There are enough holes to fill a golf course in Rory McIlroy's excuse for almost missing his Ryder Cup tee time. What matters is whether they lead to the void of lies that almost swallowed Tiger Woods.
For those who missed it, McIlroy needed an escort from the deputy chief of police, complete with flashing lights on the cruiser, to get on the tee box at 11:25 a.m. on Sunday. It was the final day of the tournament that pits Europe's best against America's top golfers. Had he arrived minutes later, the world's number one player would have forfeited his match. He would have cost his European teammates their improbable comeback victory over the U.S. But he made it. He won his match.
So why would even those dull enough to care about golf wonder why some multi-millionaire 22-year-old kid couldn't get himself to the church, errr, course, on time?
Well, I love fish, properly cooked and well seasoned. But my journalistic nose wrinkles and starts to sniff at the smell of anything fishy. McIlroy's story is week-old tuna surprise fresh from a car trunk in August.
First, he claims he mixed up his tee time because he read it on his phone as being in Eastern Time, not Central Time in Chicago, where this year's Ryder Cup was played. That requires us to believe the world's leading professional golfer doesn't understand the concept of time zones, though he is from Ireland but plays in North America. Doesn't he ever phone home?
And this was on Sunday. He'd been playing tournament golf since Friday. He was only accidently on time for the first two days?
Even worse is the proffered explanation from his manager, Conor Ridge, that he had no idea where McIlroy was 25 minutes before tee-time and only reached the young player in his hotel room after frantic calls and a scrambled search of the Medinah Country Club grounds.
For his part, McIlroy says he ignored repeated phone calls to his room because he didn't recognize the numbers on call display, and ignored repeated knocks on the hotel room door because he thought they were from housekeeping staff.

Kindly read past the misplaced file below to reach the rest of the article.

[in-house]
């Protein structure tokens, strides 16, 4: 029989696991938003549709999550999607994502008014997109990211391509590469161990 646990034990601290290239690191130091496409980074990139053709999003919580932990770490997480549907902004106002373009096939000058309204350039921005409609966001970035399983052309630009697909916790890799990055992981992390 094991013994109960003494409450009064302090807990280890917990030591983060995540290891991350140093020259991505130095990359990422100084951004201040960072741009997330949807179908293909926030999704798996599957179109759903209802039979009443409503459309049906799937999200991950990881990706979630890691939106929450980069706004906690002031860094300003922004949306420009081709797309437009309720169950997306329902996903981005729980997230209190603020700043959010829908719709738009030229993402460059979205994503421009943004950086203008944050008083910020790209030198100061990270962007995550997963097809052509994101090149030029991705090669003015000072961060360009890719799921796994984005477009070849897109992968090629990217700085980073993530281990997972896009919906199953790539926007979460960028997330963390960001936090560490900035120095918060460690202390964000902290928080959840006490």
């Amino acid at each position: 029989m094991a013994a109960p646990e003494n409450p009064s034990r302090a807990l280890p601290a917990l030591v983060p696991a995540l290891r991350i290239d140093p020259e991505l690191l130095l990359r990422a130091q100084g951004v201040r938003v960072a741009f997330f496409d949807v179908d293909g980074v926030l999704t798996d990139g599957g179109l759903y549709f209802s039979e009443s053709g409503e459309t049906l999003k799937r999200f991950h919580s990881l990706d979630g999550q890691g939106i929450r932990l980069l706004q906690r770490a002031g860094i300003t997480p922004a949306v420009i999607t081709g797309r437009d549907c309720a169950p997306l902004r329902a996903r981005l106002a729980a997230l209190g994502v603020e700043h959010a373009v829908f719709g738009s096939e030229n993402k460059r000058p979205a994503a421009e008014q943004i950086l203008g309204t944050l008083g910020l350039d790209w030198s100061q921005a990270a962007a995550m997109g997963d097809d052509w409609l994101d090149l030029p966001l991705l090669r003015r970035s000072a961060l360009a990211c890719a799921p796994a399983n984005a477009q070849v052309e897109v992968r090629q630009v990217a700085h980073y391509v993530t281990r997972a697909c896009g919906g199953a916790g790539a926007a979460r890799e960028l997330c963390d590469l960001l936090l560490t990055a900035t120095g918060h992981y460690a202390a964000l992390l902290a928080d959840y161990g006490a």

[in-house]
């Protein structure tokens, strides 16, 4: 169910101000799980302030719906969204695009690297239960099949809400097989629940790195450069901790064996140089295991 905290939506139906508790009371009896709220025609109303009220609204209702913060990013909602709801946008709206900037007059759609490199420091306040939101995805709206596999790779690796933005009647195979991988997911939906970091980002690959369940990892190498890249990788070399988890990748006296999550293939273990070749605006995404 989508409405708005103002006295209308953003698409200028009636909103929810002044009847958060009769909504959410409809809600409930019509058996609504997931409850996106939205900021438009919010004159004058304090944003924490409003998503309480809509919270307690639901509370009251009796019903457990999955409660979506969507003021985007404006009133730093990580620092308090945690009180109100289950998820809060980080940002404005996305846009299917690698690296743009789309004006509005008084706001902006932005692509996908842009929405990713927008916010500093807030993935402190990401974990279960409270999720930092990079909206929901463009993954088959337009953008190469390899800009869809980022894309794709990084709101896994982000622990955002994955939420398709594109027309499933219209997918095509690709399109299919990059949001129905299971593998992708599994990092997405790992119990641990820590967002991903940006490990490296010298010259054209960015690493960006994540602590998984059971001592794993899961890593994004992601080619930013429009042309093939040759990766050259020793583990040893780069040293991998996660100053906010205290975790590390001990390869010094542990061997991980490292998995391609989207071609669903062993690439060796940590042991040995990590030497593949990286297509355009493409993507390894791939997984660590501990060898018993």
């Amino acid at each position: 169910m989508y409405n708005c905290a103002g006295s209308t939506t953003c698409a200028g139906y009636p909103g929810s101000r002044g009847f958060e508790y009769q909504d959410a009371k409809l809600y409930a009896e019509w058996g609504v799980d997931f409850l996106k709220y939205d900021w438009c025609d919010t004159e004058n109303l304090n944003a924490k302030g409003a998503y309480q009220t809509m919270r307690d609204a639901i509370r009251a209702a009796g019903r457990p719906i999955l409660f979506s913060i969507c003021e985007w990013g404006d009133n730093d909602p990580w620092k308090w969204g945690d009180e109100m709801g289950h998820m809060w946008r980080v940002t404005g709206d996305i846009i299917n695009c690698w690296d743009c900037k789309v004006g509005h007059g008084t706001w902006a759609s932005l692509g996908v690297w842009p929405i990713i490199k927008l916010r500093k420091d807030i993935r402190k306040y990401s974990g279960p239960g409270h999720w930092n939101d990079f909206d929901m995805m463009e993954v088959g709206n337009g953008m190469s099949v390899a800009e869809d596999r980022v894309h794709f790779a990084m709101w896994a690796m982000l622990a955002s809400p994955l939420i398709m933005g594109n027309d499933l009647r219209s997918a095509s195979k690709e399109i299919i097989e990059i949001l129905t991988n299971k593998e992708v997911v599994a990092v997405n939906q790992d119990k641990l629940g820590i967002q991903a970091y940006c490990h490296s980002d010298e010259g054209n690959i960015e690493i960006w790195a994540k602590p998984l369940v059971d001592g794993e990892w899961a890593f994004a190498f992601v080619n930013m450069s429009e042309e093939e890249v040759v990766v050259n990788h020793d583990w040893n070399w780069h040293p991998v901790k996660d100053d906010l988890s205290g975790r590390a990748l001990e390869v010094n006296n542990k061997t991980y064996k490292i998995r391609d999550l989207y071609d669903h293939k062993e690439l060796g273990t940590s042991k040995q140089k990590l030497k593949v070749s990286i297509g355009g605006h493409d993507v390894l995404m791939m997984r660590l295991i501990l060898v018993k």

It could happen. Except that anyone who has ever been to a professional golf event knows these guys have more "shepherds" than a December full of nativity plays. No one, absolutely no one, was on hand to make sure that the highest-ranked player in the world, at one of the most intensely competitive tournaments in the world, was where he was supposed to be? But then, hey presto, a deputy police chief happened to roll by in time to get our chronologically-challenged lost boy to his tee-off?
Again, it could happen. I'm the first to admit I have no credible suggestion that anything else did happen. And yet . . . something in what seems like a cockamamie, cobbled together post-facto story makes me think of the word "enabling". And that makes me think of two words. 1) Tiger. 2) Woods.
When Tiger fell from grace, a lot of people turned their faces away from him as though he was the only one who should be ashamed of what had gone on. It was easy for them to do so because they'd been doing it for years. They habitually turned blind eyes as he sank deeper and deeper into the habits of the heart that sunk him and that will prevent from ever climbing back to the heights he once commanded as a player.
Yet Tiger's failure of self-control nested in the failure of friendship of those around him. Of course, he was—as we all are—responsible for his own actions. But the abdication of the duties of friendship is what has always made, to me anyway, his story something more than just another sordid tale about a madly rich professional athlete.
In the upcoming November-December issue of Cardus' Convivium magazine, John von Heyking writes that tyrants are always lonely because they fail to understand that friendship is the form of politics. It seems to me we could properly extend that to sport, or indeed any human endeavour, when the tyranny of our sinful nature prevails because we ignore the essentials of friendship for others—and for ourselves.
Someone rather famously asked: "Am I my brother's keeper?" The Judeo-Christian answer is emphatically 'yes.'
Rory McIlroy needs to get that 'yes' at this point in the form of a brother, a friend—to be his timekeeper, to keep watch over him, to guide him away from any Tiger-shaped problems he might, just might, be headed toward.